John and Gerry's    Orchids of Britain and Europe
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Ophrys colossaea
 

O.
colossaea is a recently described species whose presence on the island of Rhodes was first formally recognized by Delforge in 2006. Up until this time the plants in question were thought to be O. episcopalis, although Delforge had already appreciated, when preparing his 2005 third edition,  that this was not the case and linked the species with O. calypsus under the synonym of O. maxima.  O. episcopalis is now considered to be endemic to Crete.

This species has now found a home within the O. heldreichii group and although at present only known with certainty from Rhodes, very similar plants flowering at the same time have been discovered in Anatolia that may well prove to be O. colossaea. It is also entirely possible that this species may be present on other of the Aegean islands.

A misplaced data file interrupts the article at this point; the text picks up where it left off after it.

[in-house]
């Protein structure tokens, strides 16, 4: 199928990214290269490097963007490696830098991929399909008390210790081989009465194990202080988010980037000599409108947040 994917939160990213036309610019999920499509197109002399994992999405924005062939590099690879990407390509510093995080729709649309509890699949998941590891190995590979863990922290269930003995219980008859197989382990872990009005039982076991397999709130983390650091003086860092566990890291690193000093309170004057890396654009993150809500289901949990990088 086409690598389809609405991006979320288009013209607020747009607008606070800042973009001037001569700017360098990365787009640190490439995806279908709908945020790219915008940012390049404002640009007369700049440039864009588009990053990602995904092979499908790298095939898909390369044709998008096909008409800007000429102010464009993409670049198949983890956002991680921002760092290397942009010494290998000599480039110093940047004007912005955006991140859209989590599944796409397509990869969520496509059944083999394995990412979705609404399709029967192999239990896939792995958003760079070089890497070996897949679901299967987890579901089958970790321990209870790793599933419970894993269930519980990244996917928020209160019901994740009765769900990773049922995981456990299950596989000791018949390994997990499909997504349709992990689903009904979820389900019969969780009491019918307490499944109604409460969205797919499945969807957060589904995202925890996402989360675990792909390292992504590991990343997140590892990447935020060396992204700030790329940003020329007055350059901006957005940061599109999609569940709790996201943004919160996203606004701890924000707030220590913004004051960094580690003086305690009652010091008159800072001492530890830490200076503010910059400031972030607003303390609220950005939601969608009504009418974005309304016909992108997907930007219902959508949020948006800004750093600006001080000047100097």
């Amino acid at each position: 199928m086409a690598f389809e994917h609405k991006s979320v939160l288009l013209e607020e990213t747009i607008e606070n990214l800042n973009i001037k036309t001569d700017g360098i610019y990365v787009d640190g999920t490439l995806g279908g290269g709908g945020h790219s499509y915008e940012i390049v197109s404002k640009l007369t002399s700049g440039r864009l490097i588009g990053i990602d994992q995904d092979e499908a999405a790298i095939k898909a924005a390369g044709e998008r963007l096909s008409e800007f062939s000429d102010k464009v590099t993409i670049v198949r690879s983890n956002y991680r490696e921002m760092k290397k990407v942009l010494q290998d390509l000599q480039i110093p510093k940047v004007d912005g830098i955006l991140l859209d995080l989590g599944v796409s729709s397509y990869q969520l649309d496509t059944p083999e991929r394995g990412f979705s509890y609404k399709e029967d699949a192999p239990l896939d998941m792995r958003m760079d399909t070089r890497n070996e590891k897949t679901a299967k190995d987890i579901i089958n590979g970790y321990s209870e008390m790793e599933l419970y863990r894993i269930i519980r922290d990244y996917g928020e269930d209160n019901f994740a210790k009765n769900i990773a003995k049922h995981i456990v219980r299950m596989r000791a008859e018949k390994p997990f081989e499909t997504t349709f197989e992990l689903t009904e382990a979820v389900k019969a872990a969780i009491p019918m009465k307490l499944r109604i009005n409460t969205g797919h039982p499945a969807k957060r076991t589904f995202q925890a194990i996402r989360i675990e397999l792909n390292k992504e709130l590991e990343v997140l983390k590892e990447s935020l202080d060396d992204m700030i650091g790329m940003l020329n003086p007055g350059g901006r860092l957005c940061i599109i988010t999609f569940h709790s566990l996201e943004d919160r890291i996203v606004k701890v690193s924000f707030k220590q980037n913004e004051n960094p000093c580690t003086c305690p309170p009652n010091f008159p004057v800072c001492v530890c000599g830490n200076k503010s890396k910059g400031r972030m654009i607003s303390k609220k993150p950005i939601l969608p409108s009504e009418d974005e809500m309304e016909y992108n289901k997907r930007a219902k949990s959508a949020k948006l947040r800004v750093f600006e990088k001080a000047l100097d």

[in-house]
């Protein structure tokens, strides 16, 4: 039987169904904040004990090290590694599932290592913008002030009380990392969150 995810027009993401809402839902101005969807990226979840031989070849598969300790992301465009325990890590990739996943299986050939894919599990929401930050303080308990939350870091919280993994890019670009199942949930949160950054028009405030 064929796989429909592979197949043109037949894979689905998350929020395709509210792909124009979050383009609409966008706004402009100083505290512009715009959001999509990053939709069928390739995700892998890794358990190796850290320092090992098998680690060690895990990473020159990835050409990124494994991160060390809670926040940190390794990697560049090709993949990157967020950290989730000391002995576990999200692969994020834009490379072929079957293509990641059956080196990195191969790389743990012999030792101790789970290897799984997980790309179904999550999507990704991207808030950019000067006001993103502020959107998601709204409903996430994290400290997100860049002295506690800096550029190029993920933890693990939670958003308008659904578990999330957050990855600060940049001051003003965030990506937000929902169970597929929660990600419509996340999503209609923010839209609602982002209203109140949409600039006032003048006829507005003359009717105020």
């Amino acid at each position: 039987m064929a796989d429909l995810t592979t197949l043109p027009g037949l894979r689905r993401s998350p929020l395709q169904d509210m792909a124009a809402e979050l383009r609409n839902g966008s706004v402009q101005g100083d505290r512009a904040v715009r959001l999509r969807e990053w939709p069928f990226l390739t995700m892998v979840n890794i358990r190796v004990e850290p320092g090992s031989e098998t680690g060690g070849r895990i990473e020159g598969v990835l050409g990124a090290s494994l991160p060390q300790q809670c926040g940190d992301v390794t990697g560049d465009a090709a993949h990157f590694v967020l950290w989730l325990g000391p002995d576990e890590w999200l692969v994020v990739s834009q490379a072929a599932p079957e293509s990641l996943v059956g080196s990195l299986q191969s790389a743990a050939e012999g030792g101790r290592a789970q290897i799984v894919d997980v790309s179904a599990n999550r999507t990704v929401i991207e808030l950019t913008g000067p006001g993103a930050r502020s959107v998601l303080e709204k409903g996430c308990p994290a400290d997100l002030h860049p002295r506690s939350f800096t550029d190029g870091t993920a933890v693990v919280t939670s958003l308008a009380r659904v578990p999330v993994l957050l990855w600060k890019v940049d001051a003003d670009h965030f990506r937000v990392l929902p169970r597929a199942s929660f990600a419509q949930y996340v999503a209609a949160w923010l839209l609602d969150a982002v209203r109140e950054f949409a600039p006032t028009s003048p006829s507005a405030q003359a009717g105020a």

This is a tall Ophrys (up to 70cms) with large flowers and these characteristics serve as important diagnostic markers when trying to identify it. Another significant indicator is its flowering period, which does not start until at least the second week of April when O. calypsus and O. calypsus v pseudoapulica are past their best.  The Rhodes endemic O. halia is also a later flowerer but its distinctive appearance makes confusion unlikely. O. colossaea can be a reasonably varied species but typically the median lobe is of trapezoid appearance with sepals that are distinctively long and triangular. The lip colouration ranges from rich chestnut to a deep mahogony brown and the speculum is normally uncomplicated and often drab. The sepals and petals are always concolorous and normally dark pink. 

The pictures are from Rhodes and date from mid April, at which time the flowers were only just appearing.